Longevity Exercise Physiology Drummoyne, EdgecliffMarrickvilleCastle HillRandwickPymbleKingsgrove, Neutral Bay and Coburg, would like to discuss the difference between Exercise Physiology and Physiotherapy. Whilst often confused for each other, Exercise Physiology and Physiotherapy treatment are quite different. However, the two therapies complement each other, and it is often be beneficial to see both, particularly for clients recovering from an injury, or dealing with chronic pain.

 

The biggest difference between the two is that Exercise Physiology operates as a more long-term form of treatment, whereas Physiotherapy is more acute. Our job as Exercise Physiologists is to manage your chronic conditions, with longer lasting effect. Ultimately, we want to help restore and maximise your function, and improve your quality of life in the long term. In contrast, Physiotherapy treatment is for more acute management of injuries or flare ups. It aims to provide more short-term relief to help manage your symptoms in the moment and restore function temporarily. Both are beneficial in different ways, and Physiotherapy is important for some more immediate relief, but when you’re ready to get back to where you want to be long term, Exercise Physiology is definitely recommended.

 

‘… Exercise Physiologists aim to restore and maximise your function, and improve quality of life’.

 

Physiotherapy and Exercise Physiology also follow different treatment approaches. Physiotherapy is more focused around passive or ‘hands on’ treatment, while Exercise Physiology is more about an active, ‘hands off’ approach. So, what exactly does this mean? For Physiotherapy treatment, this means you need to physically be with the therapist for them to apply the treatment. Barring some basic exercises or strategies recommended by the Physiotherapist, there is often not as much you can do outside of the session. Exercise Physiology is a more active treatment modality, which means there is a huge emphasis on self-efficacy. Under the watchful eye of your Exercise Physiologist, with assistance as needed, you will be doing the exercises yourself. Exercise Physiologists will also often give you ‘homework’ exercises to supplement your sessions, provided you are able to complete them properly, and safely. This is all part of learning self-management strategies to manage your condition between appointments, so you don’t experience a huge decline when not in session.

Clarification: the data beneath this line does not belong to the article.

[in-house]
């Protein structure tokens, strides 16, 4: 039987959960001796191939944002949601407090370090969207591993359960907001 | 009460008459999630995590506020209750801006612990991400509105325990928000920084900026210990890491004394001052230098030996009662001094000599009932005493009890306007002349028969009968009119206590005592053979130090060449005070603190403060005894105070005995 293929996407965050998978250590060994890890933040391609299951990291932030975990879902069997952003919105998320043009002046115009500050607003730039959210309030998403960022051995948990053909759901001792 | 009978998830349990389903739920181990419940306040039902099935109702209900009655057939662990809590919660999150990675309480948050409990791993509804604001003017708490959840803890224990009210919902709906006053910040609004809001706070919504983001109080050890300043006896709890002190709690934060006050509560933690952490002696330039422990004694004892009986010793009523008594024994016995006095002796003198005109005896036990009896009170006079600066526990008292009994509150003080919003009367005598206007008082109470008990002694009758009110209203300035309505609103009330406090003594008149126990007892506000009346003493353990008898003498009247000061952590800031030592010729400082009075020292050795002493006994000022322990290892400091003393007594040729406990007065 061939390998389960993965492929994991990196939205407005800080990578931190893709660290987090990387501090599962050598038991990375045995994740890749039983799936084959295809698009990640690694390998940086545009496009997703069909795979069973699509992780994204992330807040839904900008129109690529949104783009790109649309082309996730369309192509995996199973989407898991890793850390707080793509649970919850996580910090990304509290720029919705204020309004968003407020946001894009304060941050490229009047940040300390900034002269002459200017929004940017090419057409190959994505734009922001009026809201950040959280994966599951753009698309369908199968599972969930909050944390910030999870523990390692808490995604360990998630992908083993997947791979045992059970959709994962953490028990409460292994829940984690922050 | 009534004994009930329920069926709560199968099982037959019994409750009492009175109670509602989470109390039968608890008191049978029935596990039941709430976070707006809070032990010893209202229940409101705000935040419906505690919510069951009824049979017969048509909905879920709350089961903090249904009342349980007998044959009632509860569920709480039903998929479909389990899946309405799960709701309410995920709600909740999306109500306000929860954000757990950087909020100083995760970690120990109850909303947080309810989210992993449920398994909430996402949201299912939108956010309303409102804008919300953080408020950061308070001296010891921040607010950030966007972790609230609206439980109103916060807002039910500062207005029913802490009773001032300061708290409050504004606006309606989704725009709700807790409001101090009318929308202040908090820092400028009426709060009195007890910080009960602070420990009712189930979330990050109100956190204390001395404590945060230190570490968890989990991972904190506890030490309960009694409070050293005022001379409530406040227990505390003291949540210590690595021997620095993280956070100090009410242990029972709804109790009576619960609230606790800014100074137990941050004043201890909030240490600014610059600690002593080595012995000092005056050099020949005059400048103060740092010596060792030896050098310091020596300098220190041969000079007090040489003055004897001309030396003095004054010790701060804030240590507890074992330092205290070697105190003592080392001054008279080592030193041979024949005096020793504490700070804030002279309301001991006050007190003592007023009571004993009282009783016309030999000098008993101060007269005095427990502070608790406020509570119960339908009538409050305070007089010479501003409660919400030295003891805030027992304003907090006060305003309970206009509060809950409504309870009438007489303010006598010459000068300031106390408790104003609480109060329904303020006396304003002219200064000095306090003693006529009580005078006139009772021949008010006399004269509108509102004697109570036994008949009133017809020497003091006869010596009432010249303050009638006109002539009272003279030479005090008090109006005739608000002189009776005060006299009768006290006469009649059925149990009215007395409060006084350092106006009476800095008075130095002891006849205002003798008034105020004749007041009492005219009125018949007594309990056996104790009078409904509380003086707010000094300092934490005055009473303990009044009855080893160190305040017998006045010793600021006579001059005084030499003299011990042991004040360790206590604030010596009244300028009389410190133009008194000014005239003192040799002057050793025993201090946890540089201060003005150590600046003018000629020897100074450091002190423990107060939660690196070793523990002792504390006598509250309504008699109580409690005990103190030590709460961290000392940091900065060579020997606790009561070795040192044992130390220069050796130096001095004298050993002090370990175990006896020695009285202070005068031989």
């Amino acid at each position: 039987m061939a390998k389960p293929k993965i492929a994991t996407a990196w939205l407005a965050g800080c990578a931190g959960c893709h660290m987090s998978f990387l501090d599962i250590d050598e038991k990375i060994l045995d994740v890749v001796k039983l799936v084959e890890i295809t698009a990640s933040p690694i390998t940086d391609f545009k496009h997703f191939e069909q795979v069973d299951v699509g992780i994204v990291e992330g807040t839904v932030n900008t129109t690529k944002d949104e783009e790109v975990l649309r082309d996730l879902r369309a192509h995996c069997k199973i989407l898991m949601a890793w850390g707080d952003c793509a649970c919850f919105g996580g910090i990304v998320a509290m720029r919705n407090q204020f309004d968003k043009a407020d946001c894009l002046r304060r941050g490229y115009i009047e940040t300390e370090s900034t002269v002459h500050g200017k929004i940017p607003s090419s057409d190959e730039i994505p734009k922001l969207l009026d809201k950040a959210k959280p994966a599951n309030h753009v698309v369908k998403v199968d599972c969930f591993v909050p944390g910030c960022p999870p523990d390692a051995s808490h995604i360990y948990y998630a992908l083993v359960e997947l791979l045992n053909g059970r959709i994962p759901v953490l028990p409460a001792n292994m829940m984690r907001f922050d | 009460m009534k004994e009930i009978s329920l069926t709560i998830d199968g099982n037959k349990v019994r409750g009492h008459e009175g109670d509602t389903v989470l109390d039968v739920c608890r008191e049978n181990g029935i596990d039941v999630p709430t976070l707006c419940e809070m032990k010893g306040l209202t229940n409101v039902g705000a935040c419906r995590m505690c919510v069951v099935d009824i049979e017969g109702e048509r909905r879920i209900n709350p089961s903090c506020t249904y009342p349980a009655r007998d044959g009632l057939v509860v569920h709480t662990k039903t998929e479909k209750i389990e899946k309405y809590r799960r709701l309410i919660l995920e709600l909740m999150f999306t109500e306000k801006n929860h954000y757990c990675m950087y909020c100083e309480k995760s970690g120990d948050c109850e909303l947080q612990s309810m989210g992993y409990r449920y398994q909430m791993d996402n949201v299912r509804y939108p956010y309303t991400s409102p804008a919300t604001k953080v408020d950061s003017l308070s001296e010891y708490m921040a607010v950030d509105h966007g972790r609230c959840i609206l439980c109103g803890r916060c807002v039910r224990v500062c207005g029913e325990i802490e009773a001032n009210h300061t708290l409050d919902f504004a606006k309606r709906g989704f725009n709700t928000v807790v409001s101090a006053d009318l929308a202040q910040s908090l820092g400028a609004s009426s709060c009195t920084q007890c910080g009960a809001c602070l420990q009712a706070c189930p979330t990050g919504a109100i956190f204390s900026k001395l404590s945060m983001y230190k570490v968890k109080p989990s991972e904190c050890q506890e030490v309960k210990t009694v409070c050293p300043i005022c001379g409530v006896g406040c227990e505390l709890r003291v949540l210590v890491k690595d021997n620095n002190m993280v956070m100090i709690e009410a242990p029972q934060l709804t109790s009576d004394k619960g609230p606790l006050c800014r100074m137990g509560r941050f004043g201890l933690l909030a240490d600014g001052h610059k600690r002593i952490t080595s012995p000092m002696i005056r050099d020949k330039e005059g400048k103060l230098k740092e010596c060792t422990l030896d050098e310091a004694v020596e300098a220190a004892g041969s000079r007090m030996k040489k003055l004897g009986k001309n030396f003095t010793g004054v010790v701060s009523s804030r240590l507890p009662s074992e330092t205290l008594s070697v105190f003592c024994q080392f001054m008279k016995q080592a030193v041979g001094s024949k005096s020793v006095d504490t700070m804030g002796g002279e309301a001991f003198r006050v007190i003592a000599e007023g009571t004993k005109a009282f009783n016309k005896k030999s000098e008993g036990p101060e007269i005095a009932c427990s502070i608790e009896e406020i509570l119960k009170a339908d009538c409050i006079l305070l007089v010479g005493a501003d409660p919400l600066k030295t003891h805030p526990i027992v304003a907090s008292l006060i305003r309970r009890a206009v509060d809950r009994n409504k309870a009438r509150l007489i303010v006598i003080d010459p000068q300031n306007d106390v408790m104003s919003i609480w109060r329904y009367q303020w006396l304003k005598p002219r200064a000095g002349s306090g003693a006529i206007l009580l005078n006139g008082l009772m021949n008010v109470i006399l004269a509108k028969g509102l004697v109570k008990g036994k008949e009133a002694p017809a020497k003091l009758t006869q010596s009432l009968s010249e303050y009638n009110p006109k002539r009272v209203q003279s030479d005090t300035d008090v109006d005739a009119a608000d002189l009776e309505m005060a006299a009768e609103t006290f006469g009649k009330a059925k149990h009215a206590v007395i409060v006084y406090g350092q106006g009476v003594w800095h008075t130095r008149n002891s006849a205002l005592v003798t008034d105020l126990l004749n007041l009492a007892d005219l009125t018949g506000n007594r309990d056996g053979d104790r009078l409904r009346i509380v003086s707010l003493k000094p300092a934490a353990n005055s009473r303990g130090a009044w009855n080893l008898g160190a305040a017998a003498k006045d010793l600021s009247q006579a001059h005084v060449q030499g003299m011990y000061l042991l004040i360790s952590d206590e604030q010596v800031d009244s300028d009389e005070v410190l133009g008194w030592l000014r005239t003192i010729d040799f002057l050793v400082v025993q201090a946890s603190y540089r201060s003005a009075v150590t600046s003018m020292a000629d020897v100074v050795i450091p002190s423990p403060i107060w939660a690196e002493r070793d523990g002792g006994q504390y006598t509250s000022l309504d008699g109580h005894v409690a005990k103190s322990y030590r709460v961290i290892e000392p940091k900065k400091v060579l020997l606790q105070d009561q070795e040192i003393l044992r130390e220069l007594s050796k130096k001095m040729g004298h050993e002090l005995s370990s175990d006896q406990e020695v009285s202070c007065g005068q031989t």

Another difference between our two professions, is that Physiotherapists can provide a diagnosis, but as Exercise Physiologists, that is outside of our scope of practice. However, once we know the diagnosis, we know exactly what exercises and movements can be used to manage it and restore function. We make sure to work collaboratively with your Physiotherapist, so we know exactly what needs to be worked on, and we communicate back to the Physiotherapist how you’re coping with the treatment.

 

Furthermore, Physiotherapists tend to focus more on your condition or injury, whereas we as Exercise Physiologists are interested in the big picture. Your Physiotherapist will apply targeted treatment to the affected area, and prescribe targeted exercises. Your Exercise Physiologist will not only look at the affected area, but also how it interacts with other parts of your body, and how those interactions could be improved. Holistic health is an important part of your treatment, so we will also make sure other areas of your health are at a good level, so that they also don’t become an issue for you in the future.

 

 

Finally, as part of that holistic approach, prevention is a big part of Exercise Physiology practice, compared to the more isolated treatment focus of Physiotherapy. We believe prevention is one of the most important parts of the health journey, so we will assess your overall health, strength and fitness, and address weaker areas before they become ‘problem areas’. This is particularly important for injury rehabilitation, as a big component of the exercise therapy involves injury prevention strategies and education. Alternatively, we will include strategies to maintain other aspects of your health and fitness, so that they don’t decline in the future as you age. Physiotherapy on the other hand, is more to treat problems once they arise, manage your symptoms, and restore a basic level of function.

 

“…Your Exercise Physiologist will take a holistic approach to your treatment, focusing on not just management of current conditions but prevention of other health conditions that increase in likelihood as you age’.

 

If you are interested in learning more about what we as Exercise Physiologists do differently to your Physiotherapist, give Longevity Exercise Physiology a call, on 1300 964 002 today!